Watali says that eleven young militants, armed with AK 47s, had attacked his house that night, as they wanted to do something big. They had not been happy to work under Bilal Siddiqui, whom the author describes as a semi-literate artisan. Siddiqui had favoured restraint till “Kashmiris (or militants) are fully prepared.” Thus, “Operation Azadi” burst into the open before its time, and all of a sudden. India was taken by surprise. More than seventy trained militants were arrested. Such details are fine. But others are not. Like when the author talks about Rajiv Gandhi’s pointman on Kashmir, but does not name him. Or when he talks about a senior Congresswoman, again without naming any names, who tells him, “watali bhai, aaj aap ka patta kat gaya.” Watali was removed soon afterwards, when some pebbles were hurled at Dr. Abdullah’s motorcade near Hazratbal.
Watali, however, bears no grudge against Farooq Abdullah. He argues that tremendous pressure was brought on him to allow the central government to apply the Disturbed Areas Act (DAA) and the Armed Forces Special Powers Act (AFSPA). “Farooq, however, resisted the pressure on our advice.” He goes on to say that he told Dr. Abdullah that the situation was being engineered to force him to resign. Dr. Abdullah later recommended Watali as a member of the Public Services Commission, which he joined on October 18, 1989.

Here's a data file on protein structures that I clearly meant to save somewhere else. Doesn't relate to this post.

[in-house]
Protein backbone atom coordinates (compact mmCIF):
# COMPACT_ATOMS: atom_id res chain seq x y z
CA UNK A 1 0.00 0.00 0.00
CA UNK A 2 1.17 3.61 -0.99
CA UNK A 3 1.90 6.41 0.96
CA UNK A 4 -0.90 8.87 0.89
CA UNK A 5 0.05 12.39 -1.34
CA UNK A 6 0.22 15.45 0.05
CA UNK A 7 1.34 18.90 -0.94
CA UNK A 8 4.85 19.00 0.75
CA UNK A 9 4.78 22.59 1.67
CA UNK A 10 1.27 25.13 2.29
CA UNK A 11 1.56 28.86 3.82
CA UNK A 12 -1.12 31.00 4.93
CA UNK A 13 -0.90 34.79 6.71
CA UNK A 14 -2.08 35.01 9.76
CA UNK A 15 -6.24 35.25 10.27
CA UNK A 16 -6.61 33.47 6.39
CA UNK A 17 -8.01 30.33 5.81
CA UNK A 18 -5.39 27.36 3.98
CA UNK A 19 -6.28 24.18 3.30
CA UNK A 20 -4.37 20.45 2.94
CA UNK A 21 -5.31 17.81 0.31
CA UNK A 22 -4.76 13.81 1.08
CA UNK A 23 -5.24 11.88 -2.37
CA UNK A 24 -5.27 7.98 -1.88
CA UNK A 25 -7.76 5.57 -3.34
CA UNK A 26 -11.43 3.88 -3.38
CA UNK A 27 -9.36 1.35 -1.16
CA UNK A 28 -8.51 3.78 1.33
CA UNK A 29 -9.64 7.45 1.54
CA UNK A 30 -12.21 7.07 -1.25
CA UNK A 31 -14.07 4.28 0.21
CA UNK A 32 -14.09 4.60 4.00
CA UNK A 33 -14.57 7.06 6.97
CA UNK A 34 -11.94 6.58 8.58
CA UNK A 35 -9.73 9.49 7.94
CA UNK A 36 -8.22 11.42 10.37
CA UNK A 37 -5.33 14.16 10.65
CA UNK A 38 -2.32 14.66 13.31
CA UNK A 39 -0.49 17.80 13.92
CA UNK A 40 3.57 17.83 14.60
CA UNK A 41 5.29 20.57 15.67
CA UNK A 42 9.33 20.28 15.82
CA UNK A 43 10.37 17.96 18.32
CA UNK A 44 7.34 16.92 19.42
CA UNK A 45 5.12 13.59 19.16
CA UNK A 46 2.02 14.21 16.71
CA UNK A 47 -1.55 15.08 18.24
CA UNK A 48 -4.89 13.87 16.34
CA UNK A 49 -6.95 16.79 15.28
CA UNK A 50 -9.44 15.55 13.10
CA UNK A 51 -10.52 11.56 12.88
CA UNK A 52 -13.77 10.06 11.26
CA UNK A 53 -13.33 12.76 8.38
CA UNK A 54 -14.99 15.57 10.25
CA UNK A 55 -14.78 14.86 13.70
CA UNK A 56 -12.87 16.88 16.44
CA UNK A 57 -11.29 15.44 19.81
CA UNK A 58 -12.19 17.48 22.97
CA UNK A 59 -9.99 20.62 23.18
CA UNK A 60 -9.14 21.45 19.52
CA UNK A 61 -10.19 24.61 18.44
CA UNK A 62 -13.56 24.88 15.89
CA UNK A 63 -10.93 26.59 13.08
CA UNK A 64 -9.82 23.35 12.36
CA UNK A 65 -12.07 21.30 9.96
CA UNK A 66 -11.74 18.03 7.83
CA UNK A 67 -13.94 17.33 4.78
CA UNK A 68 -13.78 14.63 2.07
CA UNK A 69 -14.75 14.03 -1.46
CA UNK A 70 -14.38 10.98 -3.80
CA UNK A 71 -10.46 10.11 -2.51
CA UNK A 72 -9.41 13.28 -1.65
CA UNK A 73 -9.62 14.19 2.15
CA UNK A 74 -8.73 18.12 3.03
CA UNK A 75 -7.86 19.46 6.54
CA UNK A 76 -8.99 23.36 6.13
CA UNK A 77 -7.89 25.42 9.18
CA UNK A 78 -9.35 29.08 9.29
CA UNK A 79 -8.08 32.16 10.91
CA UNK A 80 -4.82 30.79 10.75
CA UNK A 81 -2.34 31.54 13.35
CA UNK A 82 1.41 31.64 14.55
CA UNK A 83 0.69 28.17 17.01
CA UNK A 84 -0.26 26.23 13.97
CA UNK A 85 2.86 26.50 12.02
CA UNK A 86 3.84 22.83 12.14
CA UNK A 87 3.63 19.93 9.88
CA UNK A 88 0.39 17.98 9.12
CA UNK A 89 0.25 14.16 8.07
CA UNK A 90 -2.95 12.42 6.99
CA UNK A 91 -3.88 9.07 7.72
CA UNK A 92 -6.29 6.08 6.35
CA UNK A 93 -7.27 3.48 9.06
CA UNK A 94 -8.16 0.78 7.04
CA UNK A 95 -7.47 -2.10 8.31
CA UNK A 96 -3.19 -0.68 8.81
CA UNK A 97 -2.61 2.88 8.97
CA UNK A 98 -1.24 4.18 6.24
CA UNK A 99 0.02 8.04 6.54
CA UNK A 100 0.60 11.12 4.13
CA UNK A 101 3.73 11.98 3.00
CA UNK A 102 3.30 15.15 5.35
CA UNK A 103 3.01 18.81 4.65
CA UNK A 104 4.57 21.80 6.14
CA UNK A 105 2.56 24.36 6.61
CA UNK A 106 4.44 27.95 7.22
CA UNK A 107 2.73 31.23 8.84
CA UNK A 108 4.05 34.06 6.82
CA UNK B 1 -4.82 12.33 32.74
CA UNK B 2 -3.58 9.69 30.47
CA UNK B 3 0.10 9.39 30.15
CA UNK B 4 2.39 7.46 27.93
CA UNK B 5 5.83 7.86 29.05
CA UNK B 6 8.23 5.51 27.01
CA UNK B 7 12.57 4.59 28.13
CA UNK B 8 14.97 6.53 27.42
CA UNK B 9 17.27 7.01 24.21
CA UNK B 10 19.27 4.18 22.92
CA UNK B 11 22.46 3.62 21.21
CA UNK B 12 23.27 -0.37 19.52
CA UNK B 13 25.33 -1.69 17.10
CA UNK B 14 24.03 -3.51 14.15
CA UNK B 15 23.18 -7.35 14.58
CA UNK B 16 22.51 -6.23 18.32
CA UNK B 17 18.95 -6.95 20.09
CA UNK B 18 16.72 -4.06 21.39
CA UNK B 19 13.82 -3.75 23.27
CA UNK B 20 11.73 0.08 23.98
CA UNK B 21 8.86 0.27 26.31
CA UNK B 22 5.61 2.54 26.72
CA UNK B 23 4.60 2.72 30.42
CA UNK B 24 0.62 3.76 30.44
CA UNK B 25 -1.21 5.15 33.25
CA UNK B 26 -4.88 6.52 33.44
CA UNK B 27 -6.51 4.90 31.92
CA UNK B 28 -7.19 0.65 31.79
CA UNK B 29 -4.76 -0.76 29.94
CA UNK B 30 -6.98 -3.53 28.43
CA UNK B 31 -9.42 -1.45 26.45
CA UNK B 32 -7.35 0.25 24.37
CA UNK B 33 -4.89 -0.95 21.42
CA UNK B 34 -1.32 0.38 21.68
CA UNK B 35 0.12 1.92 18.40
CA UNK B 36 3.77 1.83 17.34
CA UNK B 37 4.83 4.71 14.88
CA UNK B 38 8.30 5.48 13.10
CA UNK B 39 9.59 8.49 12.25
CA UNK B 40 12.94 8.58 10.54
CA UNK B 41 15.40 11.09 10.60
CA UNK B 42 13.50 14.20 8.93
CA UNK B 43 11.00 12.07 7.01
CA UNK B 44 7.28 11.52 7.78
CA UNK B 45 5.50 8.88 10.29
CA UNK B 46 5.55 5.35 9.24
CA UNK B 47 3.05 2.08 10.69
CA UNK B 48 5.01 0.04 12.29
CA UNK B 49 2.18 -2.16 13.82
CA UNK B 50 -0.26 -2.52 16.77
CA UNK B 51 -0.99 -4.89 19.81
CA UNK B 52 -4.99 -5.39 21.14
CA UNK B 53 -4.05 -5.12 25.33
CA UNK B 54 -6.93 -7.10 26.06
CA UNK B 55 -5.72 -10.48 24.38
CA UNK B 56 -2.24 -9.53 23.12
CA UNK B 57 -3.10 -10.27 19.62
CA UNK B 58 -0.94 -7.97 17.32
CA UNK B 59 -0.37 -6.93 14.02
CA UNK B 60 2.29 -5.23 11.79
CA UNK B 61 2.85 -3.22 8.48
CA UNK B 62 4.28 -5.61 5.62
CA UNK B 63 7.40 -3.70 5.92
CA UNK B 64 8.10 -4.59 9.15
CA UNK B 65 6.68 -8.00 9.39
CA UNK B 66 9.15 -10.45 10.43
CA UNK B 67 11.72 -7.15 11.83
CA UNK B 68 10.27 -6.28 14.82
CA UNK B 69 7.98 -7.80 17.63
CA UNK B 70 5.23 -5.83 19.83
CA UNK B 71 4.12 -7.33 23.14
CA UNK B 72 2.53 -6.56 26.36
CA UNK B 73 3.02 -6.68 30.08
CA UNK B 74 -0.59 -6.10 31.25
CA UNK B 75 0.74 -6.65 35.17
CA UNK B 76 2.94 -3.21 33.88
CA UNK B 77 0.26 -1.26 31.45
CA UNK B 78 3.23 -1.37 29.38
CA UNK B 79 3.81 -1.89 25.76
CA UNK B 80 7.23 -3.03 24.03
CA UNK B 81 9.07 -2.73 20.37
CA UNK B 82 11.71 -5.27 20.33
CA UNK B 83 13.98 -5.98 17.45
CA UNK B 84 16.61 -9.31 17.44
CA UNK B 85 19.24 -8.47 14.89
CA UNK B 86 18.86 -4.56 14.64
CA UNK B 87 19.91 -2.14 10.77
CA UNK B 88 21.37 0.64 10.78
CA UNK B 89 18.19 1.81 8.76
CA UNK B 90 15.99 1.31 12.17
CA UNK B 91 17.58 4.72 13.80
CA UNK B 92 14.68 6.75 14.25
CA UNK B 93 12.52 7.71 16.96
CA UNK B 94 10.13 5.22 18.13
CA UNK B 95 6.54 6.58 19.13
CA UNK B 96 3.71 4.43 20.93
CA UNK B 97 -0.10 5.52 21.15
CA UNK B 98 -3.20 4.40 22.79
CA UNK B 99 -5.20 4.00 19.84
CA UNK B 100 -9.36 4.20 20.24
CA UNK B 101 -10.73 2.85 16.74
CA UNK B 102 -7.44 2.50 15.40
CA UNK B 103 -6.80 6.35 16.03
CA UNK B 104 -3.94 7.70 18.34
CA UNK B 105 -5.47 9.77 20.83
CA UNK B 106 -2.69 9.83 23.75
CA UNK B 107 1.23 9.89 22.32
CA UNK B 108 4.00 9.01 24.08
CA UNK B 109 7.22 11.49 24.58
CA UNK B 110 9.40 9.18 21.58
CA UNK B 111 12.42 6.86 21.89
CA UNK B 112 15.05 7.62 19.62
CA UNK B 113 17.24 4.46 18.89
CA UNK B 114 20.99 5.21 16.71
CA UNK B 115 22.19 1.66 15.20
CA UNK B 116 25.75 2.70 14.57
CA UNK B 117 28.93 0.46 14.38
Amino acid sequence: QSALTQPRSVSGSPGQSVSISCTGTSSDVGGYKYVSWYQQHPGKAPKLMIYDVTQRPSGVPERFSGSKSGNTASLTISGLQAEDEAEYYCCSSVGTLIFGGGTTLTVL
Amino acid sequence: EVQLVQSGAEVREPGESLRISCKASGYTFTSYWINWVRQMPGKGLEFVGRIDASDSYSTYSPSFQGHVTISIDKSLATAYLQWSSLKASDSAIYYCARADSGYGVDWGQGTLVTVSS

His account of the killing of his brother, who was shot on the Zero Bridge, is heart-wrenching. The incident forced the family to leave for Jammu.
Watali narrates in detail an incident on July 25, 1982, when the army stationed at the Tattoo Ground went berserk from Batamaloo to Lal Chowk, beating and thrashing everyone that came its way, including the police. He recalls how he had tried to stop some armymen who were beating a child, but they attacked him also despite the Indian Police Service badge pinned to his uniform.
Life in Kashmir has not improved in any way since 1982. In fact, it has become only worse. Now we see armymen taking video clips of the torture they inflict on Kashmiris, and posting them on Facebook.
If the author revisits his book, removes historical accounts of the Kashmir dispute, adds more from his personal experience, and reveals what he has concealed, it would be a good read.